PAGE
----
Philly’s Progressive New DA Is Testing the Limits of Change from Within

Decarceration activists put Larry Krasner in office. Now they’re demanding that he empty the city’s jails.

Max M. Marin June 25, 2018

Bernie Sanders, Larry Krasner, and Premal Dharia discuss decarceration in Philadelphia on May 5. (Photo by Léa Van Der Tak)

PHILADEL­PHIA— The truth is that activists do pol­i­tics bet­ter than politi­cians,” says Lar­ry Kras­ner. Bernie Sanders nods emphatically.

“They hold your feet to the fire,” Krasner says of the activists who rallied outside his office three days after the election with a punch-list of demands.

The two are meet­ing for the first time at a round­table on decarcer­a­tion host­ed by Jacobin magazine’s The Dig pod­cast, which also includ­ed Keean­ga-Yamaht­ta Tay­lor and Pre­mal Dharia. The Ver­mont sen­a­tor and the Philadel­phia dis­trict attor­ney both serve as bea­cons of what a left elec­toral chal­lenge can accom­plish, local­ly and nation­al­ly (and win or lose). After the pod­cast ends, Kras­ner extends a hand to Sanders and says, I did vote for you, by the way.” Since coast­ing to vic­to­ry last year on a wave of crim­i­nal jus­tice reform fer­vor, Kras­ner has quick­ly become one of the most-watched pros­e­cu­tors in the coun­try. He offers a test of whether a pro­gres­sive dis­trict attor­ney can fix a jus­tice sys­tem that has rav­aged com­mu­ni­ties of col­or for decades. Kras­ner now faces immense pres­sure from both the activist sup­port­ers who elect­ed him and the law-and-order pro­po­nents who oppose his reforms. 

Kras­ner makes for an unlike­ly DA. The St. Louis-born civ­il rights attor­ney has sued the Philadel­phia Police Depart­ment 75 times and pro­vid­ed pro bono coun­sel to Black Lives Mat­ter and Occu­py pro­test­ers. He once joked that he’d spent a career becom­ing com­plete­ly une­lec­table.” But the 57-year-old’s brazen résumé became his sales pitch on the 2017 cam­paign trail, where sup­port from black civ­il rights groups and promi­nent politi­cians lent him imme­di­ate cred­i­bil­i­ty. His Demo­c­ra­t­ic oppo­nents, rather than employ­ing the usu­al tough on crime” rhetoric, jock­eyed to win over the city’s sud­den­ly vol­u­ble pro­gres­sive base. With the sup­port of city­wide grass­roots coali­tions, nation­al pro­gres­sive groups and, to some con­tro­ver­sy, a $1.45 mil­lion cash injec­tion from lib­er­al bil­lion­aire George Soros, Kras­ner best­ed his near­est rival in the crowd­ed pri­ma­ry by an 18-point mar­gin, all but guar­an­tee­ing a gen­er­al-elec­tion vic­to­ry in the over­whelm­ing­ly Demo­c­ra­t­ic city.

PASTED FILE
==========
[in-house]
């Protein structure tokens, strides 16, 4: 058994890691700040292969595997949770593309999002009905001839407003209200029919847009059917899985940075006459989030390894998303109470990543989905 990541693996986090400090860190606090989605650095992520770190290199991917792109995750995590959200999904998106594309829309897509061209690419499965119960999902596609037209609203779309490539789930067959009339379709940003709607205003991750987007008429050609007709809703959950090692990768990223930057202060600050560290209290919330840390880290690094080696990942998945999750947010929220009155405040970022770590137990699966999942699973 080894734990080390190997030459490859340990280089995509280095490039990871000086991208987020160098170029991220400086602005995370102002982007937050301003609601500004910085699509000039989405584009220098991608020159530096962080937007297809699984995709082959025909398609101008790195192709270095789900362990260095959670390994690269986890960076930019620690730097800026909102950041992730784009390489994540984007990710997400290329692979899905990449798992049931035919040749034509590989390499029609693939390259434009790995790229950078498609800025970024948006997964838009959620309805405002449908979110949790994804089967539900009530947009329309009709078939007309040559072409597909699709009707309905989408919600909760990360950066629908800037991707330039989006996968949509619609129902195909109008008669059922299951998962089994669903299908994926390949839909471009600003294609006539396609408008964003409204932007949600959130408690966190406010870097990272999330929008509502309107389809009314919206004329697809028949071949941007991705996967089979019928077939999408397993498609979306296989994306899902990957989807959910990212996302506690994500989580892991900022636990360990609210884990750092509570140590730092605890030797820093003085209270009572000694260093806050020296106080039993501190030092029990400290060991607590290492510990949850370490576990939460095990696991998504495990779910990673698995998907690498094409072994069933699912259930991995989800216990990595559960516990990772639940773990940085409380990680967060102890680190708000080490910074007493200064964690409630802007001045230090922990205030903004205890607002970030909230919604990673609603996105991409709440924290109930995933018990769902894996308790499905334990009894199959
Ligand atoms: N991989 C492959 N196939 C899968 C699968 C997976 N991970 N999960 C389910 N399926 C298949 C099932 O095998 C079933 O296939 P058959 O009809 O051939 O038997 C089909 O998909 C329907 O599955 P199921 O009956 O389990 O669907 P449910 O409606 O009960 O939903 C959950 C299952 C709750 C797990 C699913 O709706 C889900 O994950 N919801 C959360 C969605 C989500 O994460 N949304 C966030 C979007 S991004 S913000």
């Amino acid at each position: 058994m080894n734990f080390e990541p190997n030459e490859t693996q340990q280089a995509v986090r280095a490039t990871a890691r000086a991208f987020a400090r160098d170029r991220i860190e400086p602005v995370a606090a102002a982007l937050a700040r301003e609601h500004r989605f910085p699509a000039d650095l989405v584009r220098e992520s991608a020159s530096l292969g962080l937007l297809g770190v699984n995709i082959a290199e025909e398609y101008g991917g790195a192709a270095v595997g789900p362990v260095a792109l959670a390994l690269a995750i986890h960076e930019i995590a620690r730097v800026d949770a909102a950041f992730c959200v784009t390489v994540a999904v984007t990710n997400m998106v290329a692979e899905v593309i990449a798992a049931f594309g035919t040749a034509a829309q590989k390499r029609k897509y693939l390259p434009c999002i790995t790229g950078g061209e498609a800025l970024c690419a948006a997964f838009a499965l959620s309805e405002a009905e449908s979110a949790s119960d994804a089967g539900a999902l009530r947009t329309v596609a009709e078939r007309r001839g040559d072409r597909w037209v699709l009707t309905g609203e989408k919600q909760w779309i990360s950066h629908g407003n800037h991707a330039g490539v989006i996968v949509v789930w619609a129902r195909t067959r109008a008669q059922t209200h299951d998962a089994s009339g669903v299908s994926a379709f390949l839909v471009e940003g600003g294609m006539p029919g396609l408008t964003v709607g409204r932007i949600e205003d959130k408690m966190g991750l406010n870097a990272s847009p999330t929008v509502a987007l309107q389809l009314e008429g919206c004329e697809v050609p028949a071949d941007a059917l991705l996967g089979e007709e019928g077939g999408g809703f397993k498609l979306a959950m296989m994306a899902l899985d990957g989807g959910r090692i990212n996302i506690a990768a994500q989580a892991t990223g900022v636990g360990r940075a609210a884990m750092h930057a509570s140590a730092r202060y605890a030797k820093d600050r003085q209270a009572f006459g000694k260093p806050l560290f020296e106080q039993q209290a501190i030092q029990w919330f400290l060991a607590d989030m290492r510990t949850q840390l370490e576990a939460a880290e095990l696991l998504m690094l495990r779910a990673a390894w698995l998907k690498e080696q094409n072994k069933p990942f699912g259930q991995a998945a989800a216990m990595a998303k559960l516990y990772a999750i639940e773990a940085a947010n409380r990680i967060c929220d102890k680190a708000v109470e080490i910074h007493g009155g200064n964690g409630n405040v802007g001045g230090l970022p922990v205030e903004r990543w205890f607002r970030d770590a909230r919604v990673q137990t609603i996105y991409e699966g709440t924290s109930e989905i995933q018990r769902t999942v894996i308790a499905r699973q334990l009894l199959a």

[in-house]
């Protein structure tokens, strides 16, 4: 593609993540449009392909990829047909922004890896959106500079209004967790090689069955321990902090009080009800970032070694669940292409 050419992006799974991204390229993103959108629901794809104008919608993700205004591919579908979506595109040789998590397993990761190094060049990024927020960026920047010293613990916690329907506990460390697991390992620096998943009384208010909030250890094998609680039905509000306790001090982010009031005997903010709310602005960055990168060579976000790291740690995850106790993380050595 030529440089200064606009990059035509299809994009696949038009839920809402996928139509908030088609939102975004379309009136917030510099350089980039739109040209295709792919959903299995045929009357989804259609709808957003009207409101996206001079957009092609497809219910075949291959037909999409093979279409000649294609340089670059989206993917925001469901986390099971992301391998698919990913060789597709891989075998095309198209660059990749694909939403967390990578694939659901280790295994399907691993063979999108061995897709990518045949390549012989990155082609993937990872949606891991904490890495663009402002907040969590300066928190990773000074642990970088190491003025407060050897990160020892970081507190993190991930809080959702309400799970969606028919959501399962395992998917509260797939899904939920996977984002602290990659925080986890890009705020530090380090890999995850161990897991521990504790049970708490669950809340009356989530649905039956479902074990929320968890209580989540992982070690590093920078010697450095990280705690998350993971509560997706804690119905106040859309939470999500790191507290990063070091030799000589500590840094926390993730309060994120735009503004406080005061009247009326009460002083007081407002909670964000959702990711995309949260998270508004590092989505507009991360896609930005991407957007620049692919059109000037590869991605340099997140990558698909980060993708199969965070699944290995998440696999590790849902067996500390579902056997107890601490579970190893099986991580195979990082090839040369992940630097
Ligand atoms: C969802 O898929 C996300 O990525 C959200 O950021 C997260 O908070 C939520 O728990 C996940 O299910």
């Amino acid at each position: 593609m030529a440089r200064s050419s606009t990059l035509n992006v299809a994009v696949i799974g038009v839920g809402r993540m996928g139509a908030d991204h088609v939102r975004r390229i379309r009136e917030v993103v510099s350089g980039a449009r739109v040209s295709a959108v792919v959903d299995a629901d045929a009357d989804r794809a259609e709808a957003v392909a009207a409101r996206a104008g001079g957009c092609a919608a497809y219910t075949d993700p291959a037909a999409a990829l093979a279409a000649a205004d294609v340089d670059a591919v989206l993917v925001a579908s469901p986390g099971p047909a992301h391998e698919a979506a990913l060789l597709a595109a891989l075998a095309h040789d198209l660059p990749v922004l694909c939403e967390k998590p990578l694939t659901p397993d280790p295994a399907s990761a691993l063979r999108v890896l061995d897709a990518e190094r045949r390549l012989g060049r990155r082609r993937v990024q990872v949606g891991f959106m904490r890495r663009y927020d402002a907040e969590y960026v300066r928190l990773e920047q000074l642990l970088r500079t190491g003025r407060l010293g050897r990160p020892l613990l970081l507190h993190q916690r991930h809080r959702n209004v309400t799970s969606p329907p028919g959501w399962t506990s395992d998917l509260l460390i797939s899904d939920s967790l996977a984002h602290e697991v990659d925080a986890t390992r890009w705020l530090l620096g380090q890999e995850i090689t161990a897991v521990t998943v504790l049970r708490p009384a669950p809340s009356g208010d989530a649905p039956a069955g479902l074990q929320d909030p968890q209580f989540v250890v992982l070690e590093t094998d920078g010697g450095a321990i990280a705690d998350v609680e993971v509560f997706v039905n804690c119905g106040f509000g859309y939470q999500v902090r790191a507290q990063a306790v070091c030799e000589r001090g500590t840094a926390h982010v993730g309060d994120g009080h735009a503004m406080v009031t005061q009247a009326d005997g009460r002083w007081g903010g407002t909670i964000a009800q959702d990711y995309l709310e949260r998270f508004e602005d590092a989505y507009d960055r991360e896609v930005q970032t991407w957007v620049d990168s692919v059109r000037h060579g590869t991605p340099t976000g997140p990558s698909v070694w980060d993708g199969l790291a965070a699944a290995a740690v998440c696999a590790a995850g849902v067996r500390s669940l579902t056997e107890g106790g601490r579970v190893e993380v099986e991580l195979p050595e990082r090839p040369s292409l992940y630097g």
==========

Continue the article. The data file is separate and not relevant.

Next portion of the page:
Five months in office, he has an air of celebri­ty. A doc­u­men­tary film crew, which has been giv­en unre­strict­ed access, tails him as he leaves the pod­cast stage, dan­gling boom mics into his con­ver­sa­tions with audi­ence members.

Crim­i­nal jus­tice reform­ers are watch­ing Kras­ner close­ly. The Philadel­phia Coali­tion for a Just Dis­trict Attor­ney, a diverse group of decarcer­a­tion activists that helped elect Kras­ner, pounced on him for soft­en­ing his stance on the death penal­ty, which shift­ed from a firm nev­er” to a nev­er say nev­er” short­ly after tak­ing office. (While Penn­syl­va­nia hasn’t exe­cut­ed a con­vict­ed felon since 1999, Demo­c­ra­t­ic Gov. Tom Wolf’s mora­to­ri­um on cap­i­tal pun­ish­ment could be lift­ed if a Repub­li­can chal­lenger man­ages to unseat him lat­er this year.)

Although anti-prison groups have worked to unseat DAs around the coun­try, they main­tain a delib­er­ate skep­ti­cism about pro­gres­sive replace­ments. Man­hat­tan DA Cyrus Vance Jr., Los Ange­les DA Jack­ie Lacey and New Orleans DA Leon Can­niz­zaro ran as aggres­sive reform­ers but con­tin­ued harsh prac­tices, from zeal­ous­ly pros­e­cut­ing pan­han­dlers in monied neigh­bor­hoods to arrest­ing rape vic­tims who refused to testify. 

The racial jus­tice activists who helped elect Chica­go DA Kim Foxx in 2016 pio­neered a watch­dog mod­el to inde­pen­dent­ly mon­i­tor Foxx’s tri­umphs and short­com­ings. Three days after Kras­ner was elect­ed, the Coali­tion for a Just DA ral­lied out­side his office with a punch-list of demands for his first 100 days in office. Advo­cates say that, while they’re not check­ing off each action item indi­vid­u­al­ly, they’re close­ly mon­i­tor­ing his progress with Chica­go-inspired check-ins. 

They hold your feet to the fire,” Kras­ner says. Kras­ner can­non­balled into the office by axing 31 assis­tant DAs and oth­er high-rank­ing offi­cials from the 530-per­son staff. Dozens more have left, appar­ent­ly unwill­ing to adapt to the cul­ture under Krasner.